Where Are Homeowners Spending Remodeling Dollars?
Room additions remain the most expensive remodeling projects.
Whether it’s a professional bath remodel or an exterior refresh, homeowners are finding ways to make the most of their remodeling dollars. As the annual spend on housing repairs has grown to an all-time high, Harvard’s Joint Center for Housing Studies has released a report that breaks down the categories where homeowners are choosing to invest. Here are some of the top areas from highest expenditures to least, along with notes for helping remodeling clients decide whether or not they’re ready to take the plunge.
It’s no shock that additions are the most expensive items in the Harvard study, especially kitchens and bathrooms. More surprising is the average cost of a “recreation room,” which, at almost $27,000, likely encompasses home theaters and incorporated smart devices. This is why it’s important for remodelers and builders to stay informed on the latest home tech products.
Per the Harvard study, “As natural disasters become more frequent and more devastating, homeowner outlays for disaster-related improvements [were] nearly double the two-year average of $14 billion two decades earlier.”
The cost was highest in the Midwest and South, areas that suffered from severe storms and flooding. Expect an uptick in the Southwest, as disaster repairs increase in the wake of wildfires.
Kitchens are one of the most heavily-used parts of the home. Investment in high-quality finishes will often provide a longer physical lifespan, holding up to countless meals, snacks and children who forgot to take off their soccer cleats.
This category includes patios, decks and garages. Garages are naturally the cost leader here, but patios are worth special consideration as they’re practical, fashionable and a solid boost to a home’s value.
To help your clients obtain the patio of their dreams, check out this how-to on using paver base panels to eliminate the need for a gravel bed.
As the study clearly states: “With the aging of the housing stock, homeowners now spend nearly half of their improvement dollars on replacement projects.”
Roofing is typically the most expensive project, with an average cost of $7,674, but window and door replacements were slightly ahead in terms of project volume (3.7 vs. 3.4 million).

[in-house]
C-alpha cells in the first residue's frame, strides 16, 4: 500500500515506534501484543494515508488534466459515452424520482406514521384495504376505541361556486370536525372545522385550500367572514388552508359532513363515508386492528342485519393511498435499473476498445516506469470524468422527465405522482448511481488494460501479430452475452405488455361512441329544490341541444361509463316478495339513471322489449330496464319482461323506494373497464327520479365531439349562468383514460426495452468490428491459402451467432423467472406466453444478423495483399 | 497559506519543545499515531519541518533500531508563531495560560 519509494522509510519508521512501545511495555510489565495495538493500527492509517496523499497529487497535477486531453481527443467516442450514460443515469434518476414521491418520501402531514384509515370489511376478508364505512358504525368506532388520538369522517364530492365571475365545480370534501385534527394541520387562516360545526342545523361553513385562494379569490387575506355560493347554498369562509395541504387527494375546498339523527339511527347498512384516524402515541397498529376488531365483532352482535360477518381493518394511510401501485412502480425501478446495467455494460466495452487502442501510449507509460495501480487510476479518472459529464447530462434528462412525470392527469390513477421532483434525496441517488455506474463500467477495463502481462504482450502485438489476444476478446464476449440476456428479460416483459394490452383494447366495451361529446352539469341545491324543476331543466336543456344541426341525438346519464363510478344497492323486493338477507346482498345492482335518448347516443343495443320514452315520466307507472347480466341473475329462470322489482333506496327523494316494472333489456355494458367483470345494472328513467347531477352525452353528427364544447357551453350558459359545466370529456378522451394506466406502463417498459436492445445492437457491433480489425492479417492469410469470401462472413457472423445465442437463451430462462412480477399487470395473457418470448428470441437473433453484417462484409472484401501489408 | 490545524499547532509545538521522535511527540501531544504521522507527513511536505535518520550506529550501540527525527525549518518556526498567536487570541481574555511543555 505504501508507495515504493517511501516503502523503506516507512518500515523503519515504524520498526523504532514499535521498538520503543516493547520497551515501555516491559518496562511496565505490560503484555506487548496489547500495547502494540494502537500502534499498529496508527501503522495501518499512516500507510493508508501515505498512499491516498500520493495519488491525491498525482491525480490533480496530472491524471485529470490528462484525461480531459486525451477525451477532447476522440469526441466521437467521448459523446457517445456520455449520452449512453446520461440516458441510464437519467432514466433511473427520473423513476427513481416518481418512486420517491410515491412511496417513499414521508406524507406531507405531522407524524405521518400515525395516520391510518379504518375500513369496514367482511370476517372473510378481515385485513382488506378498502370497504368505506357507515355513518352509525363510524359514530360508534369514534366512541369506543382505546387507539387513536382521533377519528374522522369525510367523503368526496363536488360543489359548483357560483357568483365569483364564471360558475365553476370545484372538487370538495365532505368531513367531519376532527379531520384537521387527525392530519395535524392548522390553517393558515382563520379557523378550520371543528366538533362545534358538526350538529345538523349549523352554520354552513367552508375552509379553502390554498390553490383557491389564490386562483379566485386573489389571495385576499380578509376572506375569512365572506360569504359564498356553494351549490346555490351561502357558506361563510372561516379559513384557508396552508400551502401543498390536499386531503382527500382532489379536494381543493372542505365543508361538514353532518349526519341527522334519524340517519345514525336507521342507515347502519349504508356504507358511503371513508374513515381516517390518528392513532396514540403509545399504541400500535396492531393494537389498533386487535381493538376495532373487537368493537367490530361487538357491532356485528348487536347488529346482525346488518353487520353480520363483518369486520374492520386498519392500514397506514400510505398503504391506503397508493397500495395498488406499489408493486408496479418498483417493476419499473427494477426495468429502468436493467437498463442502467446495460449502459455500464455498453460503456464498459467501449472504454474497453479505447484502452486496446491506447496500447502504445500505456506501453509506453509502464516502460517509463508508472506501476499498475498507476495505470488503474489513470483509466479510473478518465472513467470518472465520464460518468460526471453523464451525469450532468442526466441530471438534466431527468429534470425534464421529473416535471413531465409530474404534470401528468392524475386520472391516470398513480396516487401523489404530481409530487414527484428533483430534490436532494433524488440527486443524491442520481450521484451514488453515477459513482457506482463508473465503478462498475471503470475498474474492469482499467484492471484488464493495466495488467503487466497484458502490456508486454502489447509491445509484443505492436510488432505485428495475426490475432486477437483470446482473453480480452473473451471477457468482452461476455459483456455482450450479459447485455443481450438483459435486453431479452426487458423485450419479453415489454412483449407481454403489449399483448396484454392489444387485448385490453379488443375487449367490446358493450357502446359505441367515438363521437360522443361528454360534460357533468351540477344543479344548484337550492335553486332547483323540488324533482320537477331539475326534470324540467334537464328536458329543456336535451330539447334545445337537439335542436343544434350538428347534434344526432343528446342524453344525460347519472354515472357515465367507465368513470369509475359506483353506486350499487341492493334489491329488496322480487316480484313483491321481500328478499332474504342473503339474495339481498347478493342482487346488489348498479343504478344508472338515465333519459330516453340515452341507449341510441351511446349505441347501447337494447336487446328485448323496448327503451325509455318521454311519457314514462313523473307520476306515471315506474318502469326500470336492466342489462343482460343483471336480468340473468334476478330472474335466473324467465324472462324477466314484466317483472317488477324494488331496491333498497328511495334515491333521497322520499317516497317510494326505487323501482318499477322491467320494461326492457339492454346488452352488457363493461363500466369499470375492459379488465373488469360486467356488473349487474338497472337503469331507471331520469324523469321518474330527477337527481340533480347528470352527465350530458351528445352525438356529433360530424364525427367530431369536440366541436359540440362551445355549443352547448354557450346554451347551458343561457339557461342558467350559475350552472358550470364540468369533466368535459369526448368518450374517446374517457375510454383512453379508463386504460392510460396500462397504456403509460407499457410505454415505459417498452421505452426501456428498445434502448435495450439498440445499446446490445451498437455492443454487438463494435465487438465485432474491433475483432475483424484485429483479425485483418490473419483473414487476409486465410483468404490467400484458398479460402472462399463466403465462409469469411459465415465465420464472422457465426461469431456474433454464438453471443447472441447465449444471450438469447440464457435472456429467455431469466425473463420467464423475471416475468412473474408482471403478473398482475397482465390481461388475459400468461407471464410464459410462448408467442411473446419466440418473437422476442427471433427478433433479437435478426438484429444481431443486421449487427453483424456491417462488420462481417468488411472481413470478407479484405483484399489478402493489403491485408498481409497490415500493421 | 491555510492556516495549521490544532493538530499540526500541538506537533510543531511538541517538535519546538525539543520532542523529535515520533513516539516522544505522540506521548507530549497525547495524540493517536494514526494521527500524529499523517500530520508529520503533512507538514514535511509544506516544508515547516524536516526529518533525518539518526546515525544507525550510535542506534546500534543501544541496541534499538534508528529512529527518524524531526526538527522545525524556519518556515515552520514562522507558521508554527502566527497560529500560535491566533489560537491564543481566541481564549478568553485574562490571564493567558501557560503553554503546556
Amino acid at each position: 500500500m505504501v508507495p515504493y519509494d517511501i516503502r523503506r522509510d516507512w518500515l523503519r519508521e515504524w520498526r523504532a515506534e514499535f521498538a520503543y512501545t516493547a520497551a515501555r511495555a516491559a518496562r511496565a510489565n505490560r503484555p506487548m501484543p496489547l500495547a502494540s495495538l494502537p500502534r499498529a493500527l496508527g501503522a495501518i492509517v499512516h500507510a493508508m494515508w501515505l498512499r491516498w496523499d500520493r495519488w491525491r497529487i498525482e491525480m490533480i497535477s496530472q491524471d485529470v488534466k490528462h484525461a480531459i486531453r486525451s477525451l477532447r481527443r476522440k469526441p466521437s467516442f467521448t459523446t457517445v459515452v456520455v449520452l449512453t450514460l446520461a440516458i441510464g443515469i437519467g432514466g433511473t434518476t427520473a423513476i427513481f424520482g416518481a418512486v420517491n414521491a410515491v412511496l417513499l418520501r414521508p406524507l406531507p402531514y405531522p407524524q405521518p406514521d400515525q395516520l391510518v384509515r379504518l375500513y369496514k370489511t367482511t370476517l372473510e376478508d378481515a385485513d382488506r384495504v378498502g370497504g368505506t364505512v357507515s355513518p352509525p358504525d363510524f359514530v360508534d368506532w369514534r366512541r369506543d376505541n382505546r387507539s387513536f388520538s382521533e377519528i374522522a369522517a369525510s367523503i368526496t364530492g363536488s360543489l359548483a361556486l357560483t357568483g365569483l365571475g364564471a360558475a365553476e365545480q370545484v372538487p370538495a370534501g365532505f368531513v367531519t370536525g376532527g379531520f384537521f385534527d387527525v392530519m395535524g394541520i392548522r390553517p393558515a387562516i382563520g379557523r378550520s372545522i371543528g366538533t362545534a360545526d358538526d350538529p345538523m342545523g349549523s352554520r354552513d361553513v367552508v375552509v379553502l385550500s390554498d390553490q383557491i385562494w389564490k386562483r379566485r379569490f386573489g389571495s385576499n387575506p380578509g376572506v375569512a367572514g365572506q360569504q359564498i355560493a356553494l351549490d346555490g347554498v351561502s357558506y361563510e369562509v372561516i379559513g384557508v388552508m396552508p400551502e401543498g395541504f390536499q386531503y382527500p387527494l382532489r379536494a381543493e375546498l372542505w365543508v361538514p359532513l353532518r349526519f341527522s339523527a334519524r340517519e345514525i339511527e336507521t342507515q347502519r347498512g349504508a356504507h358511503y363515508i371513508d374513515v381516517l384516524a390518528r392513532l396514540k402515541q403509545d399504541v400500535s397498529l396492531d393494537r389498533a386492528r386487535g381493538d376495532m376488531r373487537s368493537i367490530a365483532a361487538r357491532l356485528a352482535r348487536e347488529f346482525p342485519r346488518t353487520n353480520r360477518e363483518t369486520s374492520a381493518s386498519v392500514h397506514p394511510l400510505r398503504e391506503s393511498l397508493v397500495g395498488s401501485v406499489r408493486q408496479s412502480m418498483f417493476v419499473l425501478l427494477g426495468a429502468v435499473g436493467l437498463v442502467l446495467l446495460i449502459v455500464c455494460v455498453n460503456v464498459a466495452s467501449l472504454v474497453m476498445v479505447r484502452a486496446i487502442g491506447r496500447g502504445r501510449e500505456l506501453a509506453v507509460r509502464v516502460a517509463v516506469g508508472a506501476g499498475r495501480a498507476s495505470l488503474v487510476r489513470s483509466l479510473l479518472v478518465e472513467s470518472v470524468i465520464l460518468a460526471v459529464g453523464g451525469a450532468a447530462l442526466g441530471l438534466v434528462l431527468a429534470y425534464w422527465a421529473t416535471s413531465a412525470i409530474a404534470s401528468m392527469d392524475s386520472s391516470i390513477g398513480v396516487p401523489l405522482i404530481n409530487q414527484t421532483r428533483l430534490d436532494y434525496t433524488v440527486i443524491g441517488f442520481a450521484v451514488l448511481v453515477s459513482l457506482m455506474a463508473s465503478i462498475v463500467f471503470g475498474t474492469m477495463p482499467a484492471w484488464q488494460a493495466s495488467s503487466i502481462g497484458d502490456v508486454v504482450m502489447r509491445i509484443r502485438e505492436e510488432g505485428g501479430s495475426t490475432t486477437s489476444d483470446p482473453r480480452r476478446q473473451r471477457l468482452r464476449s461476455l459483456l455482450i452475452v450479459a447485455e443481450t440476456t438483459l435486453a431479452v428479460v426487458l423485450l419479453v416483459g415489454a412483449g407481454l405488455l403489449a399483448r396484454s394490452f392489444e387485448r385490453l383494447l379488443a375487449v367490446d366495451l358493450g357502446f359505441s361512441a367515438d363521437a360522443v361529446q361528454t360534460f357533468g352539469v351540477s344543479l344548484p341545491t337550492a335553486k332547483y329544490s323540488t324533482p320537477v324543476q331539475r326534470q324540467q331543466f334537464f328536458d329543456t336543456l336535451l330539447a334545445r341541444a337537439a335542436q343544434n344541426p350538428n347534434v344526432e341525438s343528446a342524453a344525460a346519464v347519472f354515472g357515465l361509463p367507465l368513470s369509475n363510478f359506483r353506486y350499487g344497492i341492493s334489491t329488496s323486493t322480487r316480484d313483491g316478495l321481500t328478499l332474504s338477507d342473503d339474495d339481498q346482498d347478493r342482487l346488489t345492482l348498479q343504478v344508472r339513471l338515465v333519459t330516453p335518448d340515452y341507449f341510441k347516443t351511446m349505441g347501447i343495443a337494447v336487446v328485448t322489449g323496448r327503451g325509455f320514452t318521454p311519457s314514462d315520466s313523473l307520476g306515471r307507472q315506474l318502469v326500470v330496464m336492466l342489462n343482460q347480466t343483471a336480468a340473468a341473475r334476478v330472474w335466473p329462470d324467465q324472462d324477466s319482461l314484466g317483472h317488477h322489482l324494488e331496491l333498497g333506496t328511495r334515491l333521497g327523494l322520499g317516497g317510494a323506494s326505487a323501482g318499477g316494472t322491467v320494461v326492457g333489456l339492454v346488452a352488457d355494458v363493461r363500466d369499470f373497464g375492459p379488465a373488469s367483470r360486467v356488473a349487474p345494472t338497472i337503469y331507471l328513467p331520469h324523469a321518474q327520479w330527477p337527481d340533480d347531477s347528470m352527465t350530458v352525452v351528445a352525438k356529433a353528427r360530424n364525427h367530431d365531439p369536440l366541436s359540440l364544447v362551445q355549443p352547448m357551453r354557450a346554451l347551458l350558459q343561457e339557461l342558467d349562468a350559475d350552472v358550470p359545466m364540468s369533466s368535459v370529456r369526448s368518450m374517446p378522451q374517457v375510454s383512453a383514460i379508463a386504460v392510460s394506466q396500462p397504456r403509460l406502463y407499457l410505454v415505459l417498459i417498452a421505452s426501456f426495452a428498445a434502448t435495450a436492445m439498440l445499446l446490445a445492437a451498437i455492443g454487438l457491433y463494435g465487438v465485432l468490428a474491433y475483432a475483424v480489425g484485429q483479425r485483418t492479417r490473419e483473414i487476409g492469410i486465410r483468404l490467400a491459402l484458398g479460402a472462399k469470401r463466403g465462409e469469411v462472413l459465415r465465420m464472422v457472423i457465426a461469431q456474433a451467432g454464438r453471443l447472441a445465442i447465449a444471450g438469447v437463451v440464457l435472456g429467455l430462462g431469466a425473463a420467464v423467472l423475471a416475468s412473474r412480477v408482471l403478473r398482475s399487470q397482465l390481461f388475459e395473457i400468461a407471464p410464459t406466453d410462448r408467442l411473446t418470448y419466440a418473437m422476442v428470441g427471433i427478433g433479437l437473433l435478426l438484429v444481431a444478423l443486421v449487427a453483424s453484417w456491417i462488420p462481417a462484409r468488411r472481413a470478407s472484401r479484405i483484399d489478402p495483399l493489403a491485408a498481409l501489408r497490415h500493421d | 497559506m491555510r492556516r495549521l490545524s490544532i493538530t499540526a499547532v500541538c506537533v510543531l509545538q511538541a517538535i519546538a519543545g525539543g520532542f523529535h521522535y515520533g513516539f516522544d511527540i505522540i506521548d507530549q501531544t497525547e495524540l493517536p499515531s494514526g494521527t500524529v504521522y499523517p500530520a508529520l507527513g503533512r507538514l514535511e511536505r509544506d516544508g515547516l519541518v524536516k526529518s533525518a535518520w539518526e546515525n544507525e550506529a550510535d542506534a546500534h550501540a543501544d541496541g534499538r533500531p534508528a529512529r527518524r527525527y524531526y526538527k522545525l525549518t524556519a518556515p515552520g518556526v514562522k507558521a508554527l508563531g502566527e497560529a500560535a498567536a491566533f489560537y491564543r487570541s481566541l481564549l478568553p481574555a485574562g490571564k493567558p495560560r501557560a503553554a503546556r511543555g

Like kitchens, a professional bath remodel involves several trades and presents a range of finish options. In the study, “minor” remodels averaged about $3,400 while a typical “major” bath remodel came in just over $23,000.
Part of establishing a remodeling business is deciding whether you want to provide quick and affordable remodels or more elaborate custom work. But don’t be tempted by large dollar figures! There’s no shortage of complaints that contractors have about wealthy customers.
Yard or Lot Improvements
The majority of the yard or lot improvement category is comprised of sprinkler systems, fencing and retaining walls, and driveway work, while bigger ticket items such as pools and tennis courts boost the dollar value. This shows an interesting split between maintenance and luxury additions.
In general, the study found that replacement projects take up a larger share of homeowner improvement budgets now than before the recession. Insulation, carpeting and flooring are the biggest single items in the Interior Replacement category, although they are often rolled into a larger overall project, such as a general remodel.
The study defined “systems” as plumbing fixtures, DWV, wiring, HVAC and appliances. Interestingly, the authors found 30% of owner expenditures were on projects with the potential to reduce home energy costs. This was especially true in areas with older housing stock and more inclement winters.
The takeaway? Modern homeowners in older homes are energy conscious, and contractors who can demonstrate long-term energy savings will have a leg up on their competition.
About the Author
Dan Stout is a freelance writer and author based in Columbus, Ohio. Dan’s non-fiction has appeared on numerous sites and in print, while his prize-winning fiction has been featured in publications such as Nature and The Saturday Evening Post. His debut novel Titanshade is a noir fantasy thriller from DAW Books.